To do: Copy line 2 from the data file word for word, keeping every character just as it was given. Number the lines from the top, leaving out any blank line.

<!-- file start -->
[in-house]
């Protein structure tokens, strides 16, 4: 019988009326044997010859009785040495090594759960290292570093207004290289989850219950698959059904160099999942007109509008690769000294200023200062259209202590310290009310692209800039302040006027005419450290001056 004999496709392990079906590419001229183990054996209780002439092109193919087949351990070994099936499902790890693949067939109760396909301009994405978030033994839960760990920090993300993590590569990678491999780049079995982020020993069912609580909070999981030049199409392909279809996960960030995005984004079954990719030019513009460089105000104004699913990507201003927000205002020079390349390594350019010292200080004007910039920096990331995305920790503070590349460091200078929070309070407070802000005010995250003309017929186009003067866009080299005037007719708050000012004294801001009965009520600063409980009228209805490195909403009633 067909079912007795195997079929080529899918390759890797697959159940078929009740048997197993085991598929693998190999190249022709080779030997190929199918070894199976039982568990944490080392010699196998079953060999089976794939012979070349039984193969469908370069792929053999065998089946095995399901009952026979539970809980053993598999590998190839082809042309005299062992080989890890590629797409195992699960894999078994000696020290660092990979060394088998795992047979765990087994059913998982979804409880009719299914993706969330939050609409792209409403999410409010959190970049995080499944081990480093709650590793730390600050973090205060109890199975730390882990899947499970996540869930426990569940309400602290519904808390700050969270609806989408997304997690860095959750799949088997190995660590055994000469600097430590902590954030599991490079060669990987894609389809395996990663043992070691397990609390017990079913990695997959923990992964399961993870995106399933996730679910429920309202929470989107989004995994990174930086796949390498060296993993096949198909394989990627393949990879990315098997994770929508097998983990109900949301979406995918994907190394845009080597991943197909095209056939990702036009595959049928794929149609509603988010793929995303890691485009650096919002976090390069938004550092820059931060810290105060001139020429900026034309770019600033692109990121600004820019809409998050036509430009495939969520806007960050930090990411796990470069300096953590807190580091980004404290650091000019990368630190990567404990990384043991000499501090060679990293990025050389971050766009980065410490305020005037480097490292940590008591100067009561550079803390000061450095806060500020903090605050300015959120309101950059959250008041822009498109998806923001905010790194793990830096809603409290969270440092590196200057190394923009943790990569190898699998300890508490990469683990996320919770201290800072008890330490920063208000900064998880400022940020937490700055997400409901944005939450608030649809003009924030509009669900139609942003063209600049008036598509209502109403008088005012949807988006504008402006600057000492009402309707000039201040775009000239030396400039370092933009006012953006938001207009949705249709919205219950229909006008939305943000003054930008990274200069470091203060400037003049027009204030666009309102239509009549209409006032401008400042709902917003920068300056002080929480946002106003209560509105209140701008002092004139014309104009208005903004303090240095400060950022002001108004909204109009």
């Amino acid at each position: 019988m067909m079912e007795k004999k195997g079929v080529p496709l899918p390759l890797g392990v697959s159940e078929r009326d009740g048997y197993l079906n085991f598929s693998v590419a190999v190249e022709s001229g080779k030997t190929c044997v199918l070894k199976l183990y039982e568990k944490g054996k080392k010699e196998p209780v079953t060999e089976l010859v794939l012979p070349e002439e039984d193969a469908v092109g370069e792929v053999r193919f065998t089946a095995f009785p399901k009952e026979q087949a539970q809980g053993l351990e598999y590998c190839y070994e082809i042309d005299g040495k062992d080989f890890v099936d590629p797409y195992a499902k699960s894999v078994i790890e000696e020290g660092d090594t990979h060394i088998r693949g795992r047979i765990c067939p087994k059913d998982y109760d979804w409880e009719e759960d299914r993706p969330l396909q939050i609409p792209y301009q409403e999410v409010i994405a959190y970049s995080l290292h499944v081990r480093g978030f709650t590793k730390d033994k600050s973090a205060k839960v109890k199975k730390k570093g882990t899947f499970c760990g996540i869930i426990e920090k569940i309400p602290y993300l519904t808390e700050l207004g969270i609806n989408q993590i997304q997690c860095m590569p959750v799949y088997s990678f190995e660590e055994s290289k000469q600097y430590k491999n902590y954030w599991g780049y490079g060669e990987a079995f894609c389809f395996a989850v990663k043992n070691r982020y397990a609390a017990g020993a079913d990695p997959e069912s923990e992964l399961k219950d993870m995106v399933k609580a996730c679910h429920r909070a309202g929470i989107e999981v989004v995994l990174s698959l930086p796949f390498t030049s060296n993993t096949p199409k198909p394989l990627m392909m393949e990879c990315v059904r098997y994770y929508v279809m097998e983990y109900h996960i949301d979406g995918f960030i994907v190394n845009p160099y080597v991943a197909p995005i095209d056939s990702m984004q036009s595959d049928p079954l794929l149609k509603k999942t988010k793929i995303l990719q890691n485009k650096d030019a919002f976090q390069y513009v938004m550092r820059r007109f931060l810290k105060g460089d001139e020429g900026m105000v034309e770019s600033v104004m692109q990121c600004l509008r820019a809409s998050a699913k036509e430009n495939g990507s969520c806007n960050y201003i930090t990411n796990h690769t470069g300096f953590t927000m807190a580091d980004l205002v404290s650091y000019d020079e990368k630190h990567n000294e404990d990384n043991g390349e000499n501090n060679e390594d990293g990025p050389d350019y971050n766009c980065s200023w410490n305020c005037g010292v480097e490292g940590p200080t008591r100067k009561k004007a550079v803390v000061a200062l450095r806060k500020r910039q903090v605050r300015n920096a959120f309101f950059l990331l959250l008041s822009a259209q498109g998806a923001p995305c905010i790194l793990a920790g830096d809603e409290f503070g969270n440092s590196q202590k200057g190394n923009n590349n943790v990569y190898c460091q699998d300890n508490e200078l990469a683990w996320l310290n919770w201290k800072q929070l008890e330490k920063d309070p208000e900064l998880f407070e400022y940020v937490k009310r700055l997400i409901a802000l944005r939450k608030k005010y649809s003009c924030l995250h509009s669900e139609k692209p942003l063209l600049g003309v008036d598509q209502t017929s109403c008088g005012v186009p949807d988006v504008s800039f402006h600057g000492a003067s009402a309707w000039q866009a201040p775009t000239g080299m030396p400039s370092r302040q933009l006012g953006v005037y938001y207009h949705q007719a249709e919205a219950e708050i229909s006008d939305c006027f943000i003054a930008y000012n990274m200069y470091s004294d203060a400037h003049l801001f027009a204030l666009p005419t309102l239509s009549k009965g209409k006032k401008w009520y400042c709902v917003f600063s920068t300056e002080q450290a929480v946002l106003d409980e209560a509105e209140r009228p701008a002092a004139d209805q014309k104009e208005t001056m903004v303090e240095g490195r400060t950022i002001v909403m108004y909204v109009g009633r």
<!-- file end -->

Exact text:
């Protein structure tokens, strides 16, 4: 019988009326044997010859009785040495090594759960290292570093207004290289989850219950698959059904160099999942007109509008690769000294200023200062259209202590310290009310692209800039302040006027005419450290001056 004999496709392990079906590419001229183990054996209780002439092109193919087949351990070994099936499902790890693949067939109760396909301009994405978030033994839960760990920090993300993590590569990678491999780049079995982020020993069912609580909070999981030049199409392909279809996960960030995005984004079954990719030019513009460089105000104004699913990507201003927000205002020079390349390594350019010292200080004007910039920096990331995305920790503070590349460091200078929070309070407070802000005010995250003309017929186009003067866009080299005037007719708050000012004294801001009965009520600063409980009228209805490195909403009633 067909079912007795195997079929080529899918390759890797697959159940078929009740048997197993085991598929693998190999190249022709080779030997190929199918070894199976039982568990944490080392010699196998079953060999089976794939012979070349039984193969469908370069792929053999065998089946095995399901009952026979539970809980053993598999590998190839082809042309005299062992080989890890590629797409195992699960894999078994000696020290660092990979060394088998795992047979765990087994059913998982979804409880009719299914993706969330939050609409792209409403999410409010959190970049995080499944081990480093709650590793730390600050973090205060109890199975730390882990899947499970996540869930426990569940309400602290519904808390700050969270609806989408997304997690860095959750799949088997190995660590055994000469600097430590902590954030599991490079060669990987894609389809395996990663043992070691397990609390017990079913990695997959923990992964399961993870995106399933996730679910429920309202929470989107989004995994990174930086796949390498060296993993096949198909394989990627393949990879990315098997994770929508097998983990109900949301979406995918994907190394845009080597991943197909095209056939990702036009595959049928794929149609509603988010793929995303890691485009650096919002976090390069938004550092820059931060810290105060001139020429900026034309770019600033692109990121600004820019809409998050036509430009495939969520806007960050930090990411796990470069300096953590807190580091980004404290650091000019990368630190990567404990990384043991000499501090060679990293990025050389971050766009980065410490305020005037480097490292940590008591100067009561550079803390000061450095806060500020903090605050300015959120309101950059959250008041822009498109998806923001905010790194793990830096809603409290969270440092590196200057190394923009943790990569190898699998300890508490990469683990996320919770201290800072008890330490920063208000900064998880400022940020937490700055997400409901944005939450608030649809003009924030509009669900139609942003063209600049008036598509209502109403008088005012949807988006504008402006600057000492009402309707000039201040775009000239030396400039370092933009006012953006938001207009949705249709919205219950229909006008939305943000003054930008990274200069470091203060400037003049027009204030666009309102239509009549209409006032401008400042709902917003920068300056002080929480946002106003209560509105209140701008002092004139014309104009208005903004303090240095400060950022002001108004909204109009």